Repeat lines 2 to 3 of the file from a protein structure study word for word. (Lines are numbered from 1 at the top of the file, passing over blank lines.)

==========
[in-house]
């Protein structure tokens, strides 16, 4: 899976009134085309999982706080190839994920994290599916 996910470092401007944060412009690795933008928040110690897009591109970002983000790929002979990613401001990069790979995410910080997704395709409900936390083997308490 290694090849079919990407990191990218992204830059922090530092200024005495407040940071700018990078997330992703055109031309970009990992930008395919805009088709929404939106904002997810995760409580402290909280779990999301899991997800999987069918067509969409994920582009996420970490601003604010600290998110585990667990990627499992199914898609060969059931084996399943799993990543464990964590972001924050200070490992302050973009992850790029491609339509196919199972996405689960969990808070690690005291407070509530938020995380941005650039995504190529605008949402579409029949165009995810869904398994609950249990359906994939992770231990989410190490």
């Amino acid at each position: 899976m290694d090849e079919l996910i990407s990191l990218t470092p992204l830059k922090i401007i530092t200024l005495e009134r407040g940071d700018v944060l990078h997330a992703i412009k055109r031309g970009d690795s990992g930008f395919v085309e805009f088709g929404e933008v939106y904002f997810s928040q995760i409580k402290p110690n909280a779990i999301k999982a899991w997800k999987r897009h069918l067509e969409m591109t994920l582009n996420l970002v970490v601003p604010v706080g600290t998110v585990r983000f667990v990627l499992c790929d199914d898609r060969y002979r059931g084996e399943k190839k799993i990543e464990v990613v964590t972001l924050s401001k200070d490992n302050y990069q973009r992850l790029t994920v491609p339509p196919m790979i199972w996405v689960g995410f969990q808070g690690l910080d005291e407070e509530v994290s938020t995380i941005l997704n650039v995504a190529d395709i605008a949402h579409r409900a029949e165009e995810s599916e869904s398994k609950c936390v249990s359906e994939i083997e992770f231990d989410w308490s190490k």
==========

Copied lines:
């Protein structure tokens, strides 16, 4: 899976009134085309999982706080190839994920994290599916 996910470092401007944060412009690795933008928040110690897009591109970002983000790929002979990613401001990069790979995410910080997704395709409900936390083997308490 290694090849079919990407990191990218992204830059922090530092200024005495407040940071700018990078997330992703055109031309970009990992930008395919805009088709929404939106904002997810995760409580402290909280779990999301899991997800999987069918067509969409994920582009996420970490601003604010600290998110585990667990990627499992199914898609060969059931084996399943799993990543464990964590972001924050200070490992302050973009992850790029491609339509196919199972996405689960969990808070690690005291407070509530938020995380941005650039995504190529605008949402579409029949165009995810869904398994609950249990359906994939992770231990989410190490």
């Amino acid at each position: 899976m290694d090849e079919l996910i990407s990191l990218t470092p992204l830059k922090i401007i530092t200024l005495e009134r407040g940071d700018v944060l990078h997330a992703i412009k055109r031309g970009d690795s990992g930008f395919v085309e805009f088709g929404e933008v939106y904002f997810s928040q995760i409580k402290p110690n909280a779990i999301k999982a899991w997800k999987r897009h069918l067509e969409m591109t994920l582009n996420l970002v970490v601003p604010v706080g600290t998110v585990r983000f667990v990627l499992c790929d199914d898609r060969y002979r059931g084996e399943k190839k799993i990543e464990v990613v964590t972001l924050s401001k200070d490992n302050y990069q973009r992850l790029t994920v491609p339509p196919m790979i199972w996405v689960g995410f969990q808070g690690l910080d005291e407070e509530v994290s938020t995380i941005l997704n650039v995504a190529d395709i605008a949402h579409r409900a029949e165009e995810s599916e869904s398994k609950c936390v249990s359906e994939i083997e992770f231990d989410w308490s190490k």